SLRP: LXXXIII. On Drunkenness (Part 1: 1 – 7)

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Seneca,

“At any rate, it is thus that we should live, – as if we lived in plain sight of all men; and it is thus that we should think, – as if there were someone who could look into our inmost souls; and there is one who can so look. For what avails it that something is hidden from man? Nothing is shut off from the sight of God. He is witness of our souls, and he comes into the very midst of our thoughts – comes into them, I say, as one who may at any time depart.”

I have not been doing a very good job at doing the morning and evening review.  I will take your letter as an invitation to begin the practice again.  I think I will change the manner somewhat, however.

Previously, I would do so quietly and internally while waiting for sleep.  I also tried handwriting out in a journal using a three-fold set of questions:

  • That which I did well the day.
  • That which I did ill the day.
  • That which I have left undone.

Yet, I think this too narrow a focus, and doesn’t provide for the kind of introspection and review that the exercise required.  Henceforth, I will think I type out my review, beginning with a diary-like accounting of the day, and then finishing by way of summary with my three points above.

Thank you for the timely reminder.  Although the purpose of today’s letter has yet to be uncovered, this was a needed sentiment.

Farewell.


Part of Michel Daw’s Reading Plan of Seneca’s Letters.

SLRP: 5.LXXXIII. On Drunkenness (Part 3: 19b – 27)

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Seneca,

When the strength of wine has become too great and has gained control over the mind, every lurking evil comes forth from its hiding-place. Drunkenness does not create vice, it merely brings it into view…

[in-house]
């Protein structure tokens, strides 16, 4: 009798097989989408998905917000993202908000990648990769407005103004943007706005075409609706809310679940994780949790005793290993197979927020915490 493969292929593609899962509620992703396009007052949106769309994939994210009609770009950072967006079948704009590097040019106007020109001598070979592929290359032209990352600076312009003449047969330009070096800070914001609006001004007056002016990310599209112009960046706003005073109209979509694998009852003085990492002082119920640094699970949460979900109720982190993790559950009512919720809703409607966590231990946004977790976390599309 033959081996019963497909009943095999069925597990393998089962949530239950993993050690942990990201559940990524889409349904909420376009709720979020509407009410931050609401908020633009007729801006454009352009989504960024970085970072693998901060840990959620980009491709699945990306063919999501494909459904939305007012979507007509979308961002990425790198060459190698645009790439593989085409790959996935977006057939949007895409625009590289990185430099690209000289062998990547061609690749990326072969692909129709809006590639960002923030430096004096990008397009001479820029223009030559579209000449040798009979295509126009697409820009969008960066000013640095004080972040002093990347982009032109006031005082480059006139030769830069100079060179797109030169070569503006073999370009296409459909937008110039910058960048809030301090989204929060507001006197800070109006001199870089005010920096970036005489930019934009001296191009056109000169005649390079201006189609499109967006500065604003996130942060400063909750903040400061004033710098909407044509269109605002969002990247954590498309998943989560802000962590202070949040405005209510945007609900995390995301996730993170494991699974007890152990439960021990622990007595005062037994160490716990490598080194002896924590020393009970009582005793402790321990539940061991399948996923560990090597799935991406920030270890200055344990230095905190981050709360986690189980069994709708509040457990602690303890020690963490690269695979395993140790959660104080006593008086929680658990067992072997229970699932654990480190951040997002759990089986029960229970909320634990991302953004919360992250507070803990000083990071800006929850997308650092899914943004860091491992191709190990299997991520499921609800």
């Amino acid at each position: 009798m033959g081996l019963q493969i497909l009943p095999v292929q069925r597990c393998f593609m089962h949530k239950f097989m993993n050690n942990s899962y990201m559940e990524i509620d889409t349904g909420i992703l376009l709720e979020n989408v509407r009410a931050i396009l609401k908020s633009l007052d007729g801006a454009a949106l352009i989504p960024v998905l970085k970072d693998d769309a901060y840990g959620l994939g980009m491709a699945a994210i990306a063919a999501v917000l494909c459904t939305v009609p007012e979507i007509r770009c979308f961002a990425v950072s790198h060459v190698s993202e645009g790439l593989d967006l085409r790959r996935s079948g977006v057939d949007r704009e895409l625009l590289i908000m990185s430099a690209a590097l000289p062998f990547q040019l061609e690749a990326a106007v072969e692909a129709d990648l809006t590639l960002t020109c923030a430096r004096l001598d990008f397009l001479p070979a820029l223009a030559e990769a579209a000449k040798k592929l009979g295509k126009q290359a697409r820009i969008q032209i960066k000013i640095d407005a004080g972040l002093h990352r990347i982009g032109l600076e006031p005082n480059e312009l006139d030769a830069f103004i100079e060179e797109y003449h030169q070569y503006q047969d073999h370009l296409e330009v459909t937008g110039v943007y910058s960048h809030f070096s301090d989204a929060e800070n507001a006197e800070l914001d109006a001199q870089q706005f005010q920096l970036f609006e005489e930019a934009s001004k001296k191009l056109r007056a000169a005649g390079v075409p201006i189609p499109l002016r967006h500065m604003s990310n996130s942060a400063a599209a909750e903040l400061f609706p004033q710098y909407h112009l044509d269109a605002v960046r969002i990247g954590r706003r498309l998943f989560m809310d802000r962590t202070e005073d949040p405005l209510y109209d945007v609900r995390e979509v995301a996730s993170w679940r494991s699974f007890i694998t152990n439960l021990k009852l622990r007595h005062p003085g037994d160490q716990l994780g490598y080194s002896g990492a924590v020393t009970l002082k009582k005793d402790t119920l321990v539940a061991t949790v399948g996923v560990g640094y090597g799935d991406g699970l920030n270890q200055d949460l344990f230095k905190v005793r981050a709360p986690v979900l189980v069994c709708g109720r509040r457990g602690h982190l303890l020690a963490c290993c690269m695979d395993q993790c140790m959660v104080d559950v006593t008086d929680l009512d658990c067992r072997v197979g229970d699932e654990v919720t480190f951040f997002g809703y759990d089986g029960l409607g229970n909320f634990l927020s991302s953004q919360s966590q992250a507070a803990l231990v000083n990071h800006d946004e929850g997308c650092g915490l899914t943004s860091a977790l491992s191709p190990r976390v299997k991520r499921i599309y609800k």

It has long been my contention that intoxication of this sort does not bring about new evils.  It simply rearranges priorities.  As you note, the lustful man does not hide his vice, nor does the cruel man but become more cruel.  Alcohol and the like seem not to create new evils, but only bring them to the surface.

There are, perhaps, other more rare vices which do seem to change the quality of the person, if not with a single use but through prolonged exposure.  The heartily addicted sometime seem this way.

It is still due to ignorance that mean do evil:

[T]hat what men call pleasures are punishments as soon as they have exceeded due bounds

All are deprived of truth against their will.  It is through a misunderstanding good and evil that folks seek escape or (incorrect) therapy for their passions.  You will sometimes see it claimed that addiction is moral problem, not a criminal one.

I generally agree with this sentiment, but would take a Stoic turn.  It’s not that person needs to be saved to change their behavior, but that they must instead learn to distinguish between what’s good and evil, and what’s up to us and what’s not.  In short, they must learn to diaresize, and master the προαίρεσις.  It’s not a moral failing, but a moral blindness.

Farewell.


Part of Michel Daw’s Reading Plan of Seneca’s Letters.